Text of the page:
Santa Clara County v. Southern Pacific Railroad Company, was a United States Supreme Court case dealing with taxation of railroad properties. The case is most notable for the obiter dictum statement that juristic persons are entitled to protection under the Fourteenth Amendment.
For its opinion, the Court consolidated three separate cases: Santa Clara County v. Southern Pacific Railroad Company, California v. Central Pacific Railroad Company, and California v. Southern Pacific Railroad Company.
California had created a law which provided for taxation of railroad property. The taxpaying railroads challenged this law. They raised numerous defenses, including claims that the taxes violated equal protection. The lower court had entered judgment for the railroads, holding that the tax assessments were void because they improperly included property which was outside the jurisdiction of the agency that assessed the tax.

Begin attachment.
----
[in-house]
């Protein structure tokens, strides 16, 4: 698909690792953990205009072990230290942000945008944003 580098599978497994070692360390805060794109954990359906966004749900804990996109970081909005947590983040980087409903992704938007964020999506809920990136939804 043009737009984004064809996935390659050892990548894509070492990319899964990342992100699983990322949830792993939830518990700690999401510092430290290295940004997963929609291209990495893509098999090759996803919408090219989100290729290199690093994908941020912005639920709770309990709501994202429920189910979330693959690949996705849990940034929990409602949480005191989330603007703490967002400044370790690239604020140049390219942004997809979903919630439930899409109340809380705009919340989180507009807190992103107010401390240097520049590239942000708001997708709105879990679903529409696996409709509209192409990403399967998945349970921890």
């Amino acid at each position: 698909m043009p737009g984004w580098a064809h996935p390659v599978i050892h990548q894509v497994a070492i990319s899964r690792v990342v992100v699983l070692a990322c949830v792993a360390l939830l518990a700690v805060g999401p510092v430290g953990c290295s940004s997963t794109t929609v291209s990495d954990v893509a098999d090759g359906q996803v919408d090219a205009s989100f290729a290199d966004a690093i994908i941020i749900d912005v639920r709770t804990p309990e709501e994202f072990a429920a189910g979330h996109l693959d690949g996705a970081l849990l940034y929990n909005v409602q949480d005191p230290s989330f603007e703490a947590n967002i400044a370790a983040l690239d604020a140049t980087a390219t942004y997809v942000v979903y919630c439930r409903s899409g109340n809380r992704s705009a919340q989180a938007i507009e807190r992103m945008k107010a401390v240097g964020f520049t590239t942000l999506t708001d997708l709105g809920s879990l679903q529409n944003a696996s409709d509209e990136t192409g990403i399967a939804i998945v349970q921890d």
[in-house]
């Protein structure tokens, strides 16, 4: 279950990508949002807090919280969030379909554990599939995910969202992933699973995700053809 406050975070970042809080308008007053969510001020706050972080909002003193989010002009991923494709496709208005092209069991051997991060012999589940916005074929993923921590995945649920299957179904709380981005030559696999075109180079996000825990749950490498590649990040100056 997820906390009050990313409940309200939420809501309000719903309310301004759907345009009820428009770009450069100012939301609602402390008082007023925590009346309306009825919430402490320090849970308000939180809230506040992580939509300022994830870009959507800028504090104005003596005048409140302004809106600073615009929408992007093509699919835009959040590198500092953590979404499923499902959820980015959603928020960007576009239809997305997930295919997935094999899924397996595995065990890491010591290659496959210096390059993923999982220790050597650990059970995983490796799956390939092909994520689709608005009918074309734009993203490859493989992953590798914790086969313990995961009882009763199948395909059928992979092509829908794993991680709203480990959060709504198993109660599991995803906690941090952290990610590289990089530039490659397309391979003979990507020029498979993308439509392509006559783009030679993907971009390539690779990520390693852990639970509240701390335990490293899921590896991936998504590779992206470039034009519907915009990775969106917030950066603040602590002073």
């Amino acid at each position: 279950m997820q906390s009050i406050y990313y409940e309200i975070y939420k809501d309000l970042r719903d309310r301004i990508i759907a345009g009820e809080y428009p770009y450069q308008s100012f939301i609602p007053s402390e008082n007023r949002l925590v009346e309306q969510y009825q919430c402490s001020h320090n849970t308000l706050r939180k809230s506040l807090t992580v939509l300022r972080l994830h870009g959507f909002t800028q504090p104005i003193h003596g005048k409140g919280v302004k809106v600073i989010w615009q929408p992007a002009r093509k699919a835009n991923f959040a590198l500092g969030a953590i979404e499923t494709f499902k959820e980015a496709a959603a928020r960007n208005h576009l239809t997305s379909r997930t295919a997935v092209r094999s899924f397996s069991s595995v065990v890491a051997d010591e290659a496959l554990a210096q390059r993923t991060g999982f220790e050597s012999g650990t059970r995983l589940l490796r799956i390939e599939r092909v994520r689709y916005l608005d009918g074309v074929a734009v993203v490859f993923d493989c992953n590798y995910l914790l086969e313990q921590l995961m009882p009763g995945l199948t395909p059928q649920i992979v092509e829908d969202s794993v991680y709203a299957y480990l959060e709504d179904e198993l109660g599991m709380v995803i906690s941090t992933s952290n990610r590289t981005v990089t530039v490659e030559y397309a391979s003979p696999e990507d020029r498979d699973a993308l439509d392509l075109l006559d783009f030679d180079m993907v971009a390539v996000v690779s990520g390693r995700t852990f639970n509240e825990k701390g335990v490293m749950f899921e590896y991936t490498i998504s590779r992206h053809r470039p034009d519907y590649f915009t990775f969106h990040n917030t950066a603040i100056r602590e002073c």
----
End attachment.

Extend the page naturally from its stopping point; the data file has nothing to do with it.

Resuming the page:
The Supreme Court never reached the equal protection claims. Nonetheless, this case is sometimes incorrectly cited as holding that corporations, as juristic persons, are protected by the Fourteenth Amendment. Although the question of whether corporations were persons within the meaning of the Fourteenth Amendment had been argued in the lower courts and briefed for the Supreme Court, the Court did not base its decision on this issue. However, before oral argument took place, Chief Justice Morrison R. Waite announced: "The court does not wish to hear argument on the question whether the provision in the Fourteenth Amendment to the Constitution, which forbids a State to deny to any person within its jurisdiction the equal protection of the laws, applies to these corporations. We are all of the opinion that it does. This quotation was printed by the court reporter in the syllabus and case history above the opinion, but was not in the opinion itself. As such, it did not have any legal precedential value. Nonetheless, the persuasive value of Waite's essentially ultra vires statement did influence later courts, becoming part of American corporate law without ever actually being enacted by statute or formal judicial decision. For these reasons, it is literally an unprecedented extension of constitutional rights to US corporations.